Using tools from graph theory, we are able to link a certain class of Palm's cell assemblies, which we will call a
k -assembly, to the closure of a minimal
k -core. Using MATLAB, we are able to find a minimal
k -core and it's closure allowing us to find a
k -assembly in any given network of neurons.
k -cores
k -cores are a concept in graph theory that has been widely used and studied by many graph theorists for locating cohesive subsets in a given graph. A
k -core can be defined as:
Given graph
G , subgraph
X is a
k -core if every node in
X has at lease
k neighbors in
X . A
k -core can be described as minimal if no proper subset of the
k -core is also a
k -core.
Algorithms for finding a
k -assembly
The closure (the invariant set generated by iterating the e map) of a minimal
k -core is a
k -assembly
One type of cell assembly, we will call a
k -assembly, is the closure of a minimal
k -core. In order to find these
k -assemblies, we needed to develop a method for finding minimal
k -cores and their closures in any given network of neurons.
Finding minimal
k -cores:
bintprog is a built in MATLAB function that Þnds an optimal solution to binary integer programming problems of the following form:
$$\underset{x}{min}{f}^{T}x$$
$$Ax\le b$$
$$x\in {\{0,1\}}^{n}$$
bintprog arguments:
$f,A,b$
f : coefficients of the variables of the objective functions
$A,b$ : Using the threshold inequality we can find
A :
$${A}_{d}x\ge kx\u27f90\ge (kI-{A}_{d})x$$
bintprog minimizes
${f}^{T}x$ constrained to
$Ax\le b$ . Because x=0 satisfies the inequality we must add an additional constraint
There are, however, many other minimal
k -cores in this set of neurons such as: {3,4,5} and {2,5,6}. Our goal for the future is to find some method that enables
bintprog to find all of the minimal
k -cores in a given network allowing us to find all of the
k -assemblies in that network.
Closure example
We will use the same graph as the previous
bintprog example:
Create a subset,
x . We will use the minimal 2-core found by
bintprog :
Even though
${e}^{2}(x,k)\ne x$ , we can see that because the entire graph is excited, it will keep exciting itself, thus generating an invariant set giving us a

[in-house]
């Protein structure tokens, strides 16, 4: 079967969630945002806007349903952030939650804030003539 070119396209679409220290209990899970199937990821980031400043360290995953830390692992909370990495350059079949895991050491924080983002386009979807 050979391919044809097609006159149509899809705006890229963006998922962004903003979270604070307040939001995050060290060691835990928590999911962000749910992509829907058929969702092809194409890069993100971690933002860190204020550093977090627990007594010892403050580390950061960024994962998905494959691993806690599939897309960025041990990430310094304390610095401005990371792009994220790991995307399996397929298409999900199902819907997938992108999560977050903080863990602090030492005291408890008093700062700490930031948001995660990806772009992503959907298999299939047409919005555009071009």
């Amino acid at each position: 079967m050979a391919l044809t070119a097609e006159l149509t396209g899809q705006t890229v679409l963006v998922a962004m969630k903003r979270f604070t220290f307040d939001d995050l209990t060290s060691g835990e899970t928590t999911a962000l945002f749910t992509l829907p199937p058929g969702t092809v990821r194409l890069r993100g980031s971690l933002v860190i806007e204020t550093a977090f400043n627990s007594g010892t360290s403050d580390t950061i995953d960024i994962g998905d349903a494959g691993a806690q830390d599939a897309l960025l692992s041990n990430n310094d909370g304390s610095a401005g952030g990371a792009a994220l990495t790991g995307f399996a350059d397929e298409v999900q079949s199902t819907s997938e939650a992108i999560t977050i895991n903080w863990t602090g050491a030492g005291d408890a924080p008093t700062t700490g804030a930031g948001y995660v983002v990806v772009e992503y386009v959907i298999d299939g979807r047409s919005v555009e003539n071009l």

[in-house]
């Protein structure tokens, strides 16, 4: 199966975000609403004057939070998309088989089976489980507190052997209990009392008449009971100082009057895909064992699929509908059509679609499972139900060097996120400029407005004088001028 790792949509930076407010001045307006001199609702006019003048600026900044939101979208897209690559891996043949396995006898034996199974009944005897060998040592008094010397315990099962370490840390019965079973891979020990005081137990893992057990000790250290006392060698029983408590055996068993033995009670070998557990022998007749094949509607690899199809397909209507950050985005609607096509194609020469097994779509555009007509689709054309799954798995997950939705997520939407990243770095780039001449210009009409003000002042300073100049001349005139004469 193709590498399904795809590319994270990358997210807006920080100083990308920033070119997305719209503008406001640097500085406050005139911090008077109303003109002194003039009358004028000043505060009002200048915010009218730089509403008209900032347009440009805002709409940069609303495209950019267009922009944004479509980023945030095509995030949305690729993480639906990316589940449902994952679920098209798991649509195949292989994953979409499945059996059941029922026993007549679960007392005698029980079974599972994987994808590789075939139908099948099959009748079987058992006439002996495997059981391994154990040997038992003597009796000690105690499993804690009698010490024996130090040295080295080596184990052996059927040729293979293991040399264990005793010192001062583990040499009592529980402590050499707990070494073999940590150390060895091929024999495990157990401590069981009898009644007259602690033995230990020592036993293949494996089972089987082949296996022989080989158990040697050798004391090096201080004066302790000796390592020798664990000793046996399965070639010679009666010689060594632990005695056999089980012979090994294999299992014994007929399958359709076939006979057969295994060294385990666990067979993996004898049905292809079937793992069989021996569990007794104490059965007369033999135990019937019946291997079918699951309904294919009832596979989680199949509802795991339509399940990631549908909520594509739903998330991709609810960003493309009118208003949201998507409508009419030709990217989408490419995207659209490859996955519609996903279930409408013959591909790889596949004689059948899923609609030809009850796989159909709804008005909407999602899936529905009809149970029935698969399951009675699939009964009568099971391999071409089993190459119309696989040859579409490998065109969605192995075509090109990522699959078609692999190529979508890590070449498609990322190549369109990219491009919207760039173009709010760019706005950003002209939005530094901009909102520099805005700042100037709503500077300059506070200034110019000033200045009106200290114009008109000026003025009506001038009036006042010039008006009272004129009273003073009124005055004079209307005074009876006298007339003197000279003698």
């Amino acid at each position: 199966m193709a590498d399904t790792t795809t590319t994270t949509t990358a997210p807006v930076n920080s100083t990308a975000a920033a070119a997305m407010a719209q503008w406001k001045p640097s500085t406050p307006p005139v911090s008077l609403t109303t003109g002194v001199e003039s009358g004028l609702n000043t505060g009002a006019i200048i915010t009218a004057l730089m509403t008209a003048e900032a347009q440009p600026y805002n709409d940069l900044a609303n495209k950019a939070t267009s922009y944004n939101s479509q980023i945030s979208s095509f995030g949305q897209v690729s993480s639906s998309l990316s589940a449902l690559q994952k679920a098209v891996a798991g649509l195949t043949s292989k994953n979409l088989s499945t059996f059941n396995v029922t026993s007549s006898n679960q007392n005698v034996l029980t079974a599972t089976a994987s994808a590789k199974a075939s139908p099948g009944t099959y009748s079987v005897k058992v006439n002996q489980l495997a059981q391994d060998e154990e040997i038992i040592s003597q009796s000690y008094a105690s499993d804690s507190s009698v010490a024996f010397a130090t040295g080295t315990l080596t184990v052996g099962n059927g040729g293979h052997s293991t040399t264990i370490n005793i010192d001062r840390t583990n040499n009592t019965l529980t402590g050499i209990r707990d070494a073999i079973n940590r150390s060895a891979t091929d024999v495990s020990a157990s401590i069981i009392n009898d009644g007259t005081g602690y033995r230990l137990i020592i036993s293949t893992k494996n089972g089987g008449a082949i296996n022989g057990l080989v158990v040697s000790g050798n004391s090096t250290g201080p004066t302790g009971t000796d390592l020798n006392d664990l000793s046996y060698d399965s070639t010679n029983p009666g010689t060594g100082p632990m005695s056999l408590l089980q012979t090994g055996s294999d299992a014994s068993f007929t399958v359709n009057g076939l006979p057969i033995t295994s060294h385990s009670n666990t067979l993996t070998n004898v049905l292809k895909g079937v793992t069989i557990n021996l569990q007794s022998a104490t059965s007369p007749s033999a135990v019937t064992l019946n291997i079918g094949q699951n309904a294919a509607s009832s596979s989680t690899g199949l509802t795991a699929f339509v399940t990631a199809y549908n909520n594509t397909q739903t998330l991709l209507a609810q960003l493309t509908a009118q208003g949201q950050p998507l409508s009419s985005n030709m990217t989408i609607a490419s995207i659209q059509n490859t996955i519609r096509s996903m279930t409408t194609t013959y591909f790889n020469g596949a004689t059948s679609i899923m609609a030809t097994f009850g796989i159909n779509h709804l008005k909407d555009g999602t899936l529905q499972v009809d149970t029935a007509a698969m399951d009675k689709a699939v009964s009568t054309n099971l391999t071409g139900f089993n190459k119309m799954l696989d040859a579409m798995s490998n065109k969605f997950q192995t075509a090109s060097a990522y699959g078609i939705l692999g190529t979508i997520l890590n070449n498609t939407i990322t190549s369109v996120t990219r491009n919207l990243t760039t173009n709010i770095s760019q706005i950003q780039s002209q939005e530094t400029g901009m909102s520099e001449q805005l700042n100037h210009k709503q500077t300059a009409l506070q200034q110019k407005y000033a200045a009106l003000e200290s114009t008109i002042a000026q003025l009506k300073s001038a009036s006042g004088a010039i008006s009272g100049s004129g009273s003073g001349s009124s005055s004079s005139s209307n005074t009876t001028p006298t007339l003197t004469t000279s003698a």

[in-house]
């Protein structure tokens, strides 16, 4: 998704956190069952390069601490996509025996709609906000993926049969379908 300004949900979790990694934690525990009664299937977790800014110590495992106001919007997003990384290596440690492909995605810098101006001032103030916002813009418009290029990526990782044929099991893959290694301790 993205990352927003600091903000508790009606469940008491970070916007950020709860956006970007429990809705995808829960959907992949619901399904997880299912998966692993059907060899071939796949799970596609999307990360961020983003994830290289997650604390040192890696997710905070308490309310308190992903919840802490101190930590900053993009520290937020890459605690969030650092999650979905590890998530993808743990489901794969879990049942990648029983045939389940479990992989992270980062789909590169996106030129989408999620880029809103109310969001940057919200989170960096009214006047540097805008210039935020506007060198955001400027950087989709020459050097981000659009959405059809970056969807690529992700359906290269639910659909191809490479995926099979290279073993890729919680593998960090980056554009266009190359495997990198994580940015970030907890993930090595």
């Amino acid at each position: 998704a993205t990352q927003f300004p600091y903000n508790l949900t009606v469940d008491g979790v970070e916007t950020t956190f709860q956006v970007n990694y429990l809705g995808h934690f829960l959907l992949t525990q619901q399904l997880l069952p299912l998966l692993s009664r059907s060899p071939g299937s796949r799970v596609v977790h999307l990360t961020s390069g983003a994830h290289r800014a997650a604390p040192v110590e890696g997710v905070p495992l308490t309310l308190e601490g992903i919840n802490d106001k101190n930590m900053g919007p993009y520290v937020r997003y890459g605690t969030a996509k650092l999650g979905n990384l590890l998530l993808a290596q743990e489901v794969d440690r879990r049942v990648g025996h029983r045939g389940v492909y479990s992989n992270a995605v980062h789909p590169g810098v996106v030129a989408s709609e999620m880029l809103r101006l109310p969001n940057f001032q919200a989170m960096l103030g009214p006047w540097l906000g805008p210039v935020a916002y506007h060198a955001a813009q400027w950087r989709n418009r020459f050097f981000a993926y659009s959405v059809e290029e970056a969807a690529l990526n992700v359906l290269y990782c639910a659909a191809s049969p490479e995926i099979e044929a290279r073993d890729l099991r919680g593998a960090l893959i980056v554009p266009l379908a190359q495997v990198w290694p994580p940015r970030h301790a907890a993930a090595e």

k -assembly:
In order to find more cell assemblies in any given network of neurons, we have come up with a few methods of finding other minimal
k -cores in a network of neurons:
Alter the arguments of
bintprog
We have altered with the coefficients of the objective function where we would increase the value for nodes already found in a previous minimal
k -core. This method has, however, proved to be exhaustive in that we must increase the value of the objective coefficients with all possible combinations of nodes of the previously found minimal
k -cores to ensure that all the minimal
k -cores of any given graph are located.
Translate other graph theoretical algorithms to fit minimal
k -cores
We hope to use algorithms in graph theory for finding other types of subgraphs, such as a maximal clique, and translate them to fit our problem of finding all of the minimal
k -cores of any given graph.
Use probability in random graphs
Using probability may allow us to figure out how many minimal
k -cores a given graph may support as well as where they might be, allowing us to constrain other exhaustive methods of finding minimal
k -cores.
Conclusion
This module has shown how to translate the problem of finding cell assemblies in a network of neurons into a binary integer programming problem. It has shown a clear connection between cell assemblies and graph theory and also how to find at least one cell assembly in any given network of neurons. Future work for this problem includes how to find more cell assemblies in a network of neurons.
Acknowledgements
I would like to give a big thanks to Dr. Steve Cox and Dr. Illya Hicks for guiding us through our project of finding cell assemblies. Also thanks to the REU students, Karina Aliaga, Shaunak Das, and Diane Taylor who I collaborated with on this project. Lastly I would like to thank NSF and the VIGRE program for funding me under the NSF VIGRE Grant DMS-0240058.
References
1. Hebb, Donald. (1949) The Organization of Behavior. (New York: John Wiley).
2. Palm, Gunther. (1981) Towards a Theory of Cell Assemblies. Biological Cybernetics 39, pp. 181-194.
Questions & Answers
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